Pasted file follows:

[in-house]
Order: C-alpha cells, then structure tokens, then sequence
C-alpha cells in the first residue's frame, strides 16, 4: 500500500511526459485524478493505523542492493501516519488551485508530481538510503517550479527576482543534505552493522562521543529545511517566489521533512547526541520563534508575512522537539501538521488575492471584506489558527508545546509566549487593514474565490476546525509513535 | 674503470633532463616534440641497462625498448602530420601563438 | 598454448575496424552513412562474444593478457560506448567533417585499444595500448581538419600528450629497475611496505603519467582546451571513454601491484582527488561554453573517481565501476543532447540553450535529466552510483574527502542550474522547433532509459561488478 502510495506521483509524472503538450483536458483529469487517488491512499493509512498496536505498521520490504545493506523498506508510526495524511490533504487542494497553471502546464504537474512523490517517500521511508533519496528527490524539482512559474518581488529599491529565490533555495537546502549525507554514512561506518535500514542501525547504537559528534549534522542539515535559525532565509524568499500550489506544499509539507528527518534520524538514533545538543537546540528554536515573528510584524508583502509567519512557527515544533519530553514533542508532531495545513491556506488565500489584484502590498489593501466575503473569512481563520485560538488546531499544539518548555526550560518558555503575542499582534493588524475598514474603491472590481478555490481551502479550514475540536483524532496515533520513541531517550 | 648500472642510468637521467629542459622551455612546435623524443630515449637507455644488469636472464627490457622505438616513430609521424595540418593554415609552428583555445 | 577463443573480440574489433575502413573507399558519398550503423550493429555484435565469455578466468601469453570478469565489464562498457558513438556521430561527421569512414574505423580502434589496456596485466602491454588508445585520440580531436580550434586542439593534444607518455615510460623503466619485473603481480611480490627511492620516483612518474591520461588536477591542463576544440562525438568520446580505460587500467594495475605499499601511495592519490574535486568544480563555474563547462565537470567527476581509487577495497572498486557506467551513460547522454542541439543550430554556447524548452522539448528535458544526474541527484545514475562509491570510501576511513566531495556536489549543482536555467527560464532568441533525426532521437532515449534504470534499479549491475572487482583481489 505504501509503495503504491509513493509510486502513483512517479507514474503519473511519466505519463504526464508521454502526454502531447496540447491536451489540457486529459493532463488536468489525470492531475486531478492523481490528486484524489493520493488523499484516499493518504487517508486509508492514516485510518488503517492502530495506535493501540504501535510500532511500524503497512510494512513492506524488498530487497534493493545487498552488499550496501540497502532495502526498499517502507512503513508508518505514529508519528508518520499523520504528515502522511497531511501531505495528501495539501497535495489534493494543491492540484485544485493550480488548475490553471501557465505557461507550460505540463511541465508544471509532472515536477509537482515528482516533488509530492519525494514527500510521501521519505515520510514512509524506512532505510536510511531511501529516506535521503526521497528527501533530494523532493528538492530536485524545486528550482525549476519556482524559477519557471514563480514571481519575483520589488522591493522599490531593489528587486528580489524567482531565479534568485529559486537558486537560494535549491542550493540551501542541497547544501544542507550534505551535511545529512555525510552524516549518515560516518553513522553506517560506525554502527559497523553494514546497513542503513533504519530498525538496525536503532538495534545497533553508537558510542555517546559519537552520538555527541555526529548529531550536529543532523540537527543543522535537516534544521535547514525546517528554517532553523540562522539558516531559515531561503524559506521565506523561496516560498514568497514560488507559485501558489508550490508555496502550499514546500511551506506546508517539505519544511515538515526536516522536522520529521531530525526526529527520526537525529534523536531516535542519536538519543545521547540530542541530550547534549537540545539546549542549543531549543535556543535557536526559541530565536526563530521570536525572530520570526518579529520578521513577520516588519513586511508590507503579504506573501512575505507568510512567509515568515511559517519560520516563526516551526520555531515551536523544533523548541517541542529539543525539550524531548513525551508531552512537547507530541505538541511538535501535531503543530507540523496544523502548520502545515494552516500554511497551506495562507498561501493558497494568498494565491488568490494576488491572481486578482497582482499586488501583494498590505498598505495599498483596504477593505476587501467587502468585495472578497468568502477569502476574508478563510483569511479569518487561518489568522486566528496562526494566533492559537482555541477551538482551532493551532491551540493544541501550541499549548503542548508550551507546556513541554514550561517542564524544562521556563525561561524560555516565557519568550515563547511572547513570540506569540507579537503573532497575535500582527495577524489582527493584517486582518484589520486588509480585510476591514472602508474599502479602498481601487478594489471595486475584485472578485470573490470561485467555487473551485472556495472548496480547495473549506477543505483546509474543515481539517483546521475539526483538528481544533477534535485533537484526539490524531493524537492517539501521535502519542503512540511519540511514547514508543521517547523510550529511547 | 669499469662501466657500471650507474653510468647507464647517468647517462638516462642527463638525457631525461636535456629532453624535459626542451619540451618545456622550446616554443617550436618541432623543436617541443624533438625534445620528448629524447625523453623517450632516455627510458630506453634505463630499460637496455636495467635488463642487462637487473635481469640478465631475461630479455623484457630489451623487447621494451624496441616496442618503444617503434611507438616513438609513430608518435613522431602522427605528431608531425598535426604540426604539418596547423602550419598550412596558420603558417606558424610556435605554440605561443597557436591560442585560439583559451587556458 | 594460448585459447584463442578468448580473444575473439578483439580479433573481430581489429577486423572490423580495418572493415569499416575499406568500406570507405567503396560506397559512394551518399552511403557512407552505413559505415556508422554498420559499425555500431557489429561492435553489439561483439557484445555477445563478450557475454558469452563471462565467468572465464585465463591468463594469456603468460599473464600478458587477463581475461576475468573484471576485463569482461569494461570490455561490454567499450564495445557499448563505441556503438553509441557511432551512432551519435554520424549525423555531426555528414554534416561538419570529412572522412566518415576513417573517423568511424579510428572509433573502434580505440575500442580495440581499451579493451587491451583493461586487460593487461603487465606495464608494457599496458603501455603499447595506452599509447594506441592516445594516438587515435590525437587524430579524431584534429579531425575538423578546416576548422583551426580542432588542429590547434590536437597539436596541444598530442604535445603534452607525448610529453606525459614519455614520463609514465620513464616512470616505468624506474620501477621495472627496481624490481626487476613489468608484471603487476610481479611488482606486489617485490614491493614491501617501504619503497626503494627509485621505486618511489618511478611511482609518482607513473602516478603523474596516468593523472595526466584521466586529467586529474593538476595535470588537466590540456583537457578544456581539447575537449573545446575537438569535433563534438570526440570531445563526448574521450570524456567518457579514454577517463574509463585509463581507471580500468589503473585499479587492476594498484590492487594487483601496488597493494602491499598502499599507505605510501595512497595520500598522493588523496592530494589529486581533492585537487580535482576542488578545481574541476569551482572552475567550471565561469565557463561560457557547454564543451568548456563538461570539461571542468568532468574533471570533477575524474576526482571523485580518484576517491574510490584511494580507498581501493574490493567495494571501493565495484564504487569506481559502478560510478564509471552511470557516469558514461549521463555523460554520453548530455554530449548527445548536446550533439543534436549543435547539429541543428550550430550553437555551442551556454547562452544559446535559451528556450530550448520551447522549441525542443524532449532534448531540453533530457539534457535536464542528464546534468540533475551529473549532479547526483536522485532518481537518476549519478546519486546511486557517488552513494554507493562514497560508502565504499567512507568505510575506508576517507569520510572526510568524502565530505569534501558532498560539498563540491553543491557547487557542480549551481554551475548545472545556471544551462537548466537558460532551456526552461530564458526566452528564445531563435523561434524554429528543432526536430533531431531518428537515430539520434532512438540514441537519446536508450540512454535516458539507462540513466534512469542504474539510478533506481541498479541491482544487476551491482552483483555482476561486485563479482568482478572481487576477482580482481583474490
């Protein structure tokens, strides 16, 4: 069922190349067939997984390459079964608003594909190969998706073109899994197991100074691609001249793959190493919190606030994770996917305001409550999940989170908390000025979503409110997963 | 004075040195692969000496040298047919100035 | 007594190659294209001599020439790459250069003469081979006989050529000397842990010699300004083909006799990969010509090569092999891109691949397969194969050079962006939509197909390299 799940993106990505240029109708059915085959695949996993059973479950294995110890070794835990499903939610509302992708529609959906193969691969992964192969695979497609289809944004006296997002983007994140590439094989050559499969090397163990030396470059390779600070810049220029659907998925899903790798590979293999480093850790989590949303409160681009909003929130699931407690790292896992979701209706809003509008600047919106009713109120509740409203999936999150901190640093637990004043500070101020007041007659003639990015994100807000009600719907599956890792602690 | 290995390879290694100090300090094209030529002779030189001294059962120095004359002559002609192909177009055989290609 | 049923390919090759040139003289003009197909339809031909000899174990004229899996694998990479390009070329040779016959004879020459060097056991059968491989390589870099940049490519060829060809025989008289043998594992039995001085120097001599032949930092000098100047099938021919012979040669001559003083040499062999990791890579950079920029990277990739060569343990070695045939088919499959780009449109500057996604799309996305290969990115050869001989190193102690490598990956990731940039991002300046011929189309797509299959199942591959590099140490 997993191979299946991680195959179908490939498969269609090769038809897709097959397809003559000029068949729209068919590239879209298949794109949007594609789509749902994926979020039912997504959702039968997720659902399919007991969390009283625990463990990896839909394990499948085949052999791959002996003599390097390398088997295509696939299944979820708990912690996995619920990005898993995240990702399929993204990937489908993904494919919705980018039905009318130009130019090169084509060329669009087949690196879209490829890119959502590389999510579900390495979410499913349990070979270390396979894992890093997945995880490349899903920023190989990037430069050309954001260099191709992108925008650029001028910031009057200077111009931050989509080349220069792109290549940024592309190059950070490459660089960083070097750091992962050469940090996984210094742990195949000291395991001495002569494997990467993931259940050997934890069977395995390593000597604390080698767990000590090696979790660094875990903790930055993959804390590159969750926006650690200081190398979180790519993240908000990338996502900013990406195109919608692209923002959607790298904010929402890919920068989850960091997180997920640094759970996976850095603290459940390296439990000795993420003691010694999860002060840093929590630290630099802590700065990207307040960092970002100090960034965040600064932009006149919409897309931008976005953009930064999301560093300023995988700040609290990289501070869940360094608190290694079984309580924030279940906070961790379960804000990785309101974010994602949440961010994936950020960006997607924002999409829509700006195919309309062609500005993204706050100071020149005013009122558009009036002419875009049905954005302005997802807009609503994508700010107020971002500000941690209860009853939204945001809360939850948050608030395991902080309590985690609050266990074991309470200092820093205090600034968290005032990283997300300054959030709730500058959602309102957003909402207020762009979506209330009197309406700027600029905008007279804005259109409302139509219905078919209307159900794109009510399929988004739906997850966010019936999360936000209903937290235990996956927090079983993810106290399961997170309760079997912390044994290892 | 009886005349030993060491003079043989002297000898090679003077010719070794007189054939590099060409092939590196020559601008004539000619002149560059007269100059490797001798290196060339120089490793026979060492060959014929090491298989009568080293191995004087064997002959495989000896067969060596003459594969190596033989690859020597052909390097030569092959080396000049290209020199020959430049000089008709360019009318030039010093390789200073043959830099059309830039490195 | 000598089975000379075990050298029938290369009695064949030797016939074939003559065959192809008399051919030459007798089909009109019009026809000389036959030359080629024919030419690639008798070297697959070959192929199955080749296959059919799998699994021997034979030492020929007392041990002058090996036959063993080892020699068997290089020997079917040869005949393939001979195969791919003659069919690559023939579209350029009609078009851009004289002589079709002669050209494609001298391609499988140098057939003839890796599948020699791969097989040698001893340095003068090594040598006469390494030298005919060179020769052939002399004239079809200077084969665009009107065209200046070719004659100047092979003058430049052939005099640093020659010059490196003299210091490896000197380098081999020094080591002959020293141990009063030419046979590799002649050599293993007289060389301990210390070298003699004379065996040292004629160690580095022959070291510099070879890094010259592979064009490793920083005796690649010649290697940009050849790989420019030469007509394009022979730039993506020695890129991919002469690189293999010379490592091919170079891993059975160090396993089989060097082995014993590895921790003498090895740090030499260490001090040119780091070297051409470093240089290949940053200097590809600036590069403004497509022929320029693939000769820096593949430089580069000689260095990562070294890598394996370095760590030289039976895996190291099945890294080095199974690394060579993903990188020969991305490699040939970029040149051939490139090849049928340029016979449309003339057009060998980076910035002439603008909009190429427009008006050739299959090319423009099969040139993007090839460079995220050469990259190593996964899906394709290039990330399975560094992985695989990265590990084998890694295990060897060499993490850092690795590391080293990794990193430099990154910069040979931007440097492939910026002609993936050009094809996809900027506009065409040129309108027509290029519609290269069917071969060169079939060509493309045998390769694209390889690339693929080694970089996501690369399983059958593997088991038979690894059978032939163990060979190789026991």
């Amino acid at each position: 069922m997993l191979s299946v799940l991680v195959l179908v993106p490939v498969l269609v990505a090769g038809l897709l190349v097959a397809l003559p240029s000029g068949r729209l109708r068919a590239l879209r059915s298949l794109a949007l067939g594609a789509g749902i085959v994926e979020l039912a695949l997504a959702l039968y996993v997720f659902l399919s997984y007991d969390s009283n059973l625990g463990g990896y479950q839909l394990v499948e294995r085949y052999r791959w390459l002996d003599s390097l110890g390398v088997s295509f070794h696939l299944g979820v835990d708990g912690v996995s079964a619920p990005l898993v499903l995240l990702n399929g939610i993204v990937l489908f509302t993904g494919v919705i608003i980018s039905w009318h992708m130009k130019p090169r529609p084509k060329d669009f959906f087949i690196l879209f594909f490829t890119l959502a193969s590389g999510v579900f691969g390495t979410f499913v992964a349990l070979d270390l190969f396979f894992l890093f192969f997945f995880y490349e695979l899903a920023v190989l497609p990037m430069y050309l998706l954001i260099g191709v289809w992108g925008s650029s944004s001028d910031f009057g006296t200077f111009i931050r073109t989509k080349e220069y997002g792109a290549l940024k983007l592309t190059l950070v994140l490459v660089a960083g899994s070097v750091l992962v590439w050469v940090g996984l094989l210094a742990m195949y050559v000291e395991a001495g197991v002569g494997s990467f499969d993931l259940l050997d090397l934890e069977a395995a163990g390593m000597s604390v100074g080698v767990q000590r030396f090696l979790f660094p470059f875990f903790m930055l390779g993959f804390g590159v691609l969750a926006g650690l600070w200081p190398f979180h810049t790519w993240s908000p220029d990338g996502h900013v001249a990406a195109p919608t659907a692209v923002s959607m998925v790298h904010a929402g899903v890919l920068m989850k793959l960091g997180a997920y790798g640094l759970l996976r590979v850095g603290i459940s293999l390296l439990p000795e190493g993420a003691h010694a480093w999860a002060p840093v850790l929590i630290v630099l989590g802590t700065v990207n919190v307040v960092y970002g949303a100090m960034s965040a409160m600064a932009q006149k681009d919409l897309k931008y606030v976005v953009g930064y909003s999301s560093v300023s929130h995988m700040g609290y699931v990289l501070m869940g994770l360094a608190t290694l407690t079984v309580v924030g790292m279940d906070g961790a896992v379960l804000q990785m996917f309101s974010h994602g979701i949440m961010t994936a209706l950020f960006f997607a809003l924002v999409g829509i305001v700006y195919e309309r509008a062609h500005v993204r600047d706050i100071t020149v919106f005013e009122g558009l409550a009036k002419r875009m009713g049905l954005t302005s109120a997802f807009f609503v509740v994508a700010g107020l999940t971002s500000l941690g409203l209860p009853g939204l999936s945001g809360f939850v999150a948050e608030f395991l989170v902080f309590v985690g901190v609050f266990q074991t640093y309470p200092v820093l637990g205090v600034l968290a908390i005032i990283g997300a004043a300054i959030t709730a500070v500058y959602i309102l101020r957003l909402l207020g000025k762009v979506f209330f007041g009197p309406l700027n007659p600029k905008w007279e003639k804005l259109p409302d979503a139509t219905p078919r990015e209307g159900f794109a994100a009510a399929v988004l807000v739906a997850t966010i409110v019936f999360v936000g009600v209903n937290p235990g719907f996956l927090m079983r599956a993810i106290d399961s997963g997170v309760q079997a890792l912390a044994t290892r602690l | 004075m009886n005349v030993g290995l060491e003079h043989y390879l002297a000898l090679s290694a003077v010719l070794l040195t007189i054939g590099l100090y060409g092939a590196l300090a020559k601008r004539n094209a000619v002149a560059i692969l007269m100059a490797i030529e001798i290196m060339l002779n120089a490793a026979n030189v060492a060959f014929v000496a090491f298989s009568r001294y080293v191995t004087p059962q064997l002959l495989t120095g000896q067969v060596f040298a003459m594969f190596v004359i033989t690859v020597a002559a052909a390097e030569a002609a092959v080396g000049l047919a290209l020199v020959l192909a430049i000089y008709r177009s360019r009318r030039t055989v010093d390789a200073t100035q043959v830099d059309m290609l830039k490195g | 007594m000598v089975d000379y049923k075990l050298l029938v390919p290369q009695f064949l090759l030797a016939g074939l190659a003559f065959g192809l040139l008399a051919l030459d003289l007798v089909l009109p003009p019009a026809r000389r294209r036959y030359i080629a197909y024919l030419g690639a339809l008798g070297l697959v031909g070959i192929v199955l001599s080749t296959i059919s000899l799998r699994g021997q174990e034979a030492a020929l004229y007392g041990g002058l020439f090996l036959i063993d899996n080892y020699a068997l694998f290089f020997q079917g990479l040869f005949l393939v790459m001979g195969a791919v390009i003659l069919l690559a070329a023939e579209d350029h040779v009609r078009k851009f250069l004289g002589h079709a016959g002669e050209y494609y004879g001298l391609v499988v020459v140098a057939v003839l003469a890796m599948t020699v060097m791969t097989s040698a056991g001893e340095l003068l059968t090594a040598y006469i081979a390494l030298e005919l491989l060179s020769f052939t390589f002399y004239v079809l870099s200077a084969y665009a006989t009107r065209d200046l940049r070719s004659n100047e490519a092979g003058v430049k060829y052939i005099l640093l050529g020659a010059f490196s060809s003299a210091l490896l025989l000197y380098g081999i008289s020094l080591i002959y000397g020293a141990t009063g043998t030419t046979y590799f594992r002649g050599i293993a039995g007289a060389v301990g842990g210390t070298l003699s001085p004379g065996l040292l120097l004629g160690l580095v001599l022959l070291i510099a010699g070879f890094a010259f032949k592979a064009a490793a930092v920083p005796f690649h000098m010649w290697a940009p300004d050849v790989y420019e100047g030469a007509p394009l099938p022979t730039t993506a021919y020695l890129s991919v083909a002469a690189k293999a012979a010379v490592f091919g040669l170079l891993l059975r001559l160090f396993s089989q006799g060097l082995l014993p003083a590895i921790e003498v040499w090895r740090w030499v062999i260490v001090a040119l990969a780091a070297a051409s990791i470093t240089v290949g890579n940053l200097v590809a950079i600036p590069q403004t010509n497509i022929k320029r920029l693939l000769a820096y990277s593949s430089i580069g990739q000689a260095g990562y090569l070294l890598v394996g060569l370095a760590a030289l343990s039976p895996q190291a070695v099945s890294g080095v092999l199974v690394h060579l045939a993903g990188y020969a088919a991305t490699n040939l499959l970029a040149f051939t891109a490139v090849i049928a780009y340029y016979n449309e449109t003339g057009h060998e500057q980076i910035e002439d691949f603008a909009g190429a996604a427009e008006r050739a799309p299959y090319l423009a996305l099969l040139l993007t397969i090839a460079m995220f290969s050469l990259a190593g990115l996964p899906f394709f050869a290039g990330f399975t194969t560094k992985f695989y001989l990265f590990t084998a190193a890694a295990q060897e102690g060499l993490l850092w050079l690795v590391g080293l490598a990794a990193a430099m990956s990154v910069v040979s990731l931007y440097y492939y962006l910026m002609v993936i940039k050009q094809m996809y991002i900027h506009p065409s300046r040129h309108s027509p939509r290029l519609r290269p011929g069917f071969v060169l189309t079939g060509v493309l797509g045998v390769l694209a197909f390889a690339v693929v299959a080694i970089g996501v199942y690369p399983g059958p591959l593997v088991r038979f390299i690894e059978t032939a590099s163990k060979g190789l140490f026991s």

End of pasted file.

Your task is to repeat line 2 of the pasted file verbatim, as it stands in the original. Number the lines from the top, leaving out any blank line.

Order: C-alpha cells, then structure tokens, then sequence